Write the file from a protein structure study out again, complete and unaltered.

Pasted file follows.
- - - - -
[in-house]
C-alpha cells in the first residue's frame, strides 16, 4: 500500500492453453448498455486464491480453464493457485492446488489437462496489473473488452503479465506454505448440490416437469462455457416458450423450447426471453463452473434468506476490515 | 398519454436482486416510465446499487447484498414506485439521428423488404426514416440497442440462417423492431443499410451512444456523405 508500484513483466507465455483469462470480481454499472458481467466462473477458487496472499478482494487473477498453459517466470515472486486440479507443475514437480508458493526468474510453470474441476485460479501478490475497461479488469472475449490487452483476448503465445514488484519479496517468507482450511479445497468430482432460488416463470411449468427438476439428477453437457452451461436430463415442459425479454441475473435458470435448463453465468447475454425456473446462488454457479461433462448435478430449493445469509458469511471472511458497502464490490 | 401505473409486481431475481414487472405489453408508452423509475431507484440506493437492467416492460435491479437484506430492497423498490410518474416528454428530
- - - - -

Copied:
[in-house]
C-alpha cells in the first residue's frame, strides 16, 4: 500500500492453453448498455486464491480453464493457485492446488489437462496489473473488452503479465506454505448440490416437469462455457416458450423450447426471453463452473434468506476490515 | 398519454436482486416510465446499487447484498414506485439521428423488404426514416440497442440462417423492431443499410451512444456523405 508500484513483466507465455483469462470480481454499472458481467466462473477458487496472499478482494487473477498453459517466470515472486486440479507443475514437480508458493526468474510453470474441476485460479501478490475497461479488469472475449490487452483476448503465445514488484519479496517468507482450511479445497468430482432460488416463470411449468427438476439428477453437457452451461436430463415442459425479454441475473435458470435448463453465468447475454425456473446462488454457479461433462448435478430449493445469509458469511471472511458497502464490490 | 401505473409486481431475481414487472405489453408508452423509475431507484440506493437492467416492460435491479437484506430492497423498490410518474416528454428530